Alas. We are shutting down ipfs-search, with a full-stop on june the 7th. For now. The upkeep is too much to carry and we have not found the necessary support yet. We don’t know when we will go live again, there is no certainty at this point. Only reflection with a sense of pride of what we built and achieved over the years, and hope for a relaunch.

Our journey started in 2016 as an idea of Mathijs to use IPFS to index his ebooks collection using IPFS. This quickly grew with a crawler that “sniffed” the updates of IPFS, collecting what was being shared on the entire network by everybody. Add metadata-extraction, a search API and a simple frontend, ipfs-search was born.


Later, Aad from joined to help with frontend improvements, hosting, and fundraising, and over the years, grew to a usable search engine for IPFS, that took a stance against collecting users’ personal data or promoting search results based on advertisements. In fact, there are no advertisements and no user-targeted biases in the search results. We store nothing about our users!

At the end, the index grew with a whopping 1 million CIDs per day, and with help of an NLNet/NGI0 grant we created the third iteration of the frontend, completely equipped with search filters, well-designed layout, mobile-friendly, fileviewers for almost anything including e-books, images, videos, and even a music player with playlists.

We received a Filecoin Dev Grant to make the search engine scaleable for a lot of user traffic, for which we had to overcome several bumps in the road and finally succeeded. The search engine is now ready for next stages, and gives a great way to access content on ipfs with an unparalleled index of data collected over 7 years.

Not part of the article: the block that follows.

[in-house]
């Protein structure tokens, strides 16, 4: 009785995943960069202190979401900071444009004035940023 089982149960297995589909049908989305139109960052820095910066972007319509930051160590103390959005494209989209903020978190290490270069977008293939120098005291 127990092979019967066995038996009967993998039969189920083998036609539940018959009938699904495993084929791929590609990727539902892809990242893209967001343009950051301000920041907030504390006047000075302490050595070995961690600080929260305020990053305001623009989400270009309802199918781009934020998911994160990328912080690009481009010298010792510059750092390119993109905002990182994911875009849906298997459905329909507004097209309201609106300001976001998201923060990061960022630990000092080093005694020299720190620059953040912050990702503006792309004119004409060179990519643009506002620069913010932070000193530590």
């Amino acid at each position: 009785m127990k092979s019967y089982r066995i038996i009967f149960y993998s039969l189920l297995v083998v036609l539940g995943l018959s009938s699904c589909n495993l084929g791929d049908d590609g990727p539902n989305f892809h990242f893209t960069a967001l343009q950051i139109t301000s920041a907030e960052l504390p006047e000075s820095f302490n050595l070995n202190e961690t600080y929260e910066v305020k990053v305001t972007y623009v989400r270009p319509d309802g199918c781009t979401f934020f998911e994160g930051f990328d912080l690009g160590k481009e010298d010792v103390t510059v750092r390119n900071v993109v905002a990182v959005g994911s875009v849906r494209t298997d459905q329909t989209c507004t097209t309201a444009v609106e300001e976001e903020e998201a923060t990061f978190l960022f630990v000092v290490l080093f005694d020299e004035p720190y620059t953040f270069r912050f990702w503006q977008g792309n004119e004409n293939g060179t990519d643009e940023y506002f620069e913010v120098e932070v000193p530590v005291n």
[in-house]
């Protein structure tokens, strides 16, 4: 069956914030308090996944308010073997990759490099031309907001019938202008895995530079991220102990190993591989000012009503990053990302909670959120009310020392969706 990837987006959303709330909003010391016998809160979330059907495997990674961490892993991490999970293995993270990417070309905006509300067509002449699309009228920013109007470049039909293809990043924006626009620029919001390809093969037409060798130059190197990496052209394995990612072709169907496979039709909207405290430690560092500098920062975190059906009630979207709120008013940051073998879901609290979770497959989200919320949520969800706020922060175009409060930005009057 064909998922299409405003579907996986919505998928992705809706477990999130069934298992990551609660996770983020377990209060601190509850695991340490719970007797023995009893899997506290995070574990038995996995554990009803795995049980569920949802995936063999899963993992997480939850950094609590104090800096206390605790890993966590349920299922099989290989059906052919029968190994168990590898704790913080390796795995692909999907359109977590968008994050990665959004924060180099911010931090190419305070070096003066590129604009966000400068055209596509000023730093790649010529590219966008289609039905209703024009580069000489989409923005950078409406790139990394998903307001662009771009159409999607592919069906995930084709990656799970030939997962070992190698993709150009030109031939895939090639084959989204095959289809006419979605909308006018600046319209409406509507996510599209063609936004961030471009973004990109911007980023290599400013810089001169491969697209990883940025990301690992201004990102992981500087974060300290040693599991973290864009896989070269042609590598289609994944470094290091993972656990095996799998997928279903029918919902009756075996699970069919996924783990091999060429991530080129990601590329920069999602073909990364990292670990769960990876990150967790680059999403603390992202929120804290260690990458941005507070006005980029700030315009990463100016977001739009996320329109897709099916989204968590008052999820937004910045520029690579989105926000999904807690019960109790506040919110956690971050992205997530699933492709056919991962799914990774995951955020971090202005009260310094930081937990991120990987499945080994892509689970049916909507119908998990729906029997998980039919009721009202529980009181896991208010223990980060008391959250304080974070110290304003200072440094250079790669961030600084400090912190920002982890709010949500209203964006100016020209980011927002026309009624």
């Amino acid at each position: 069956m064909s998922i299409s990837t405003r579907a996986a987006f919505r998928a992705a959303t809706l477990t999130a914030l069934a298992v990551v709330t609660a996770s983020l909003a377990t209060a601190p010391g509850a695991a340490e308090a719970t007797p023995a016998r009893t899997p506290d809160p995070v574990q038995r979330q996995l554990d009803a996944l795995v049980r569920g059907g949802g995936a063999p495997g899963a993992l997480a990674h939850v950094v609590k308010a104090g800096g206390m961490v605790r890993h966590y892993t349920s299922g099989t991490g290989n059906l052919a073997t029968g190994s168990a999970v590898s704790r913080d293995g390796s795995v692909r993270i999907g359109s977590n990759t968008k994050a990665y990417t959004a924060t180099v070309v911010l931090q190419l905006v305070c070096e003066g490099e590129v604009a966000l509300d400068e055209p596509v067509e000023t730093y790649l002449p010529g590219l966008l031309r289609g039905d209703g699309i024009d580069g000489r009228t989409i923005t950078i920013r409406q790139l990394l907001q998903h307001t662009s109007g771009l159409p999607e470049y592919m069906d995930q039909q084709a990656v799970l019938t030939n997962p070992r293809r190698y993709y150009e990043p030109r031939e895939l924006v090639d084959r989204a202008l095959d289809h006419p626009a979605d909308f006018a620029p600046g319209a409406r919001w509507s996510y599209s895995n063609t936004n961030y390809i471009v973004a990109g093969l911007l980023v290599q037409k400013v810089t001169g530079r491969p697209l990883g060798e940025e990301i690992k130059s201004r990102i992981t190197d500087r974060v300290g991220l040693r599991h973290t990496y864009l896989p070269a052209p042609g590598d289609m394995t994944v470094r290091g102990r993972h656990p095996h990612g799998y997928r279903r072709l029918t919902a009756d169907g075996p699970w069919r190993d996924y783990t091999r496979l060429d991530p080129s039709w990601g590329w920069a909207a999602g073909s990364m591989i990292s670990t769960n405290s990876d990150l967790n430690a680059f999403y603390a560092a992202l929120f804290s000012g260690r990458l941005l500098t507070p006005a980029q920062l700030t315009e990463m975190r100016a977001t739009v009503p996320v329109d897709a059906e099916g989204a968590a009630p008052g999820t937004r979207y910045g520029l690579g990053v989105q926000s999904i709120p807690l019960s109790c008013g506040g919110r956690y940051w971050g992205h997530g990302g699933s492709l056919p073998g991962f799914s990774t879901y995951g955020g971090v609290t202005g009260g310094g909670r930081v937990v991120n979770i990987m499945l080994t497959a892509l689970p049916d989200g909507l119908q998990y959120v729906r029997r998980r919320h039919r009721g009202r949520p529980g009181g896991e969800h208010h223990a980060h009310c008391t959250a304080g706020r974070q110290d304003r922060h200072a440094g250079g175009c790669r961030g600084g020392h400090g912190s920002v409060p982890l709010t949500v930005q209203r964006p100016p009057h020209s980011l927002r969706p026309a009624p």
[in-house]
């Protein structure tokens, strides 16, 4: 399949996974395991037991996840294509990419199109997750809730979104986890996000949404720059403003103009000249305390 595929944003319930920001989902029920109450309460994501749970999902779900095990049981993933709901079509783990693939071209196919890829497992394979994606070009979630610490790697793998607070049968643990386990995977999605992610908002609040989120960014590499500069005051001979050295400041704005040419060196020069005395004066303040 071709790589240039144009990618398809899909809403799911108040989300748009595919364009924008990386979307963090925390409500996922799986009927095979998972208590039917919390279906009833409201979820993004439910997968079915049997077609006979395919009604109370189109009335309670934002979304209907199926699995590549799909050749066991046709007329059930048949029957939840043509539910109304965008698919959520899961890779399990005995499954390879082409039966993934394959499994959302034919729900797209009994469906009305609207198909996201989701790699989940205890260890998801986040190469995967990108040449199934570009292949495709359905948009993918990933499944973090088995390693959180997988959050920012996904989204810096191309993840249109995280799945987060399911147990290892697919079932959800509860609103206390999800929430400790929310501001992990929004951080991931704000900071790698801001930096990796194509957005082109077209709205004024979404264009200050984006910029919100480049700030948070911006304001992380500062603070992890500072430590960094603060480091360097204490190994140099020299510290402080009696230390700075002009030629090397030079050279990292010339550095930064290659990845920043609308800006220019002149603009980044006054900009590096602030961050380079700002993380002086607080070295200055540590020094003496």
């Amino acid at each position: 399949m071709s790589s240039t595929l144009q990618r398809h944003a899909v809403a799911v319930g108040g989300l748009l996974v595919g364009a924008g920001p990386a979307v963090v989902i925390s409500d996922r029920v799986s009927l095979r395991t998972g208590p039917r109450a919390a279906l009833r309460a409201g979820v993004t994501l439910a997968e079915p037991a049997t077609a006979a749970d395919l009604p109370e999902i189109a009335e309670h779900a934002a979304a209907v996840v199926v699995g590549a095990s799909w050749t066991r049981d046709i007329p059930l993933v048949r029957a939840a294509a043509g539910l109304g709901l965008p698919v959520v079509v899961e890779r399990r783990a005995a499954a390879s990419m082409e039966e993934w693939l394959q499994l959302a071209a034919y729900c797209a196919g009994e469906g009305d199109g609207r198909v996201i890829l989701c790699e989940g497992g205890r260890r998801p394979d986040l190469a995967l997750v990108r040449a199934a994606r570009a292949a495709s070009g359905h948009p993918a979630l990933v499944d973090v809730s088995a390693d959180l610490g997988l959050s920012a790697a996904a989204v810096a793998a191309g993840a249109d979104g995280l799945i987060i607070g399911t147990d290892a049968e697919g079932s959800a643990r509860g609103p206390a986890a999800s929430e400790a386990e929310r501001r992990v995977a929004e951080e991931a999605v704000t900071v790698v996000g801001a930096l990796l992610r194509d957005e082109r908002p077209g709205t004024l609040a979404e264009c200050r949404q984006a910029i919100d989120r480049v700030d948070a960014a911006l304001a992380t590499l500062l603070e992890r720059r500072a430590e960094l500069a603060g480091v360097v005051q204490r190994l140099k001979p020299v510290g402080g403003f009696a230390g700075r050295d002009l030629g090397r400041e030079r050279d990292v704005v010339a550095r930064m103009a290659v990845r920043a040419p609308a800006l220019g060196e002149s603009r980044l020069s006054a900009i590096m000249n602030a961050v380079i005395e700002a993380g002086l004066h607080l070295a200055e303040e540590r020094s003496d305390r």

There are some problems too; while we had creeped in a lot of awesome technical features, the search is not biased and therefore does not really target any user segments. We had no marketing department to gather more users and unmoderated access to the millions of random files shared on IPFS do not generate viral adoption of the search engine. Without advertisement or user targeting as a business model there was no immediate way to monetize on the frontend as a product at all, let alone enough to work on usability features. We did not want to sell out on our principles and more funding appeared a lot harder to find than expected. The cryptowinter and the global economic turmoil did not help in that regard. In the meantime, the costs in servers and manhours are piling up.

Hope for the future

So, as we are running into the red, we have decided to shut down, albeit with great regret, until we find a way to make this sustainable. There are a lot of people expressing their support and even helping to fund us through OpenCollective, and we truly hate to feel like we are letting them down. Fortunately, there are some beacons of hope on the horizon!

First of all, we have found a new partner to take care of hosting, at DCent. They have offered generously to grant their hardware to us while we find new support, and we hope we can migrate there soon. Besides this, we are exploring several options of funding, for which we may have to develop novel ways to apply the technology or invent new features that make it attractive for future users.


We hit a bump in the road, and have to shut down. But we hope it does not affect our users and supporters for too long, and we are making good plans to restart. We are looking forward to the next phase of this project and are proud of the efforts that have brought us so far, so keep an eye on our feeds. And if you have any idea or questions on how to help, contact us at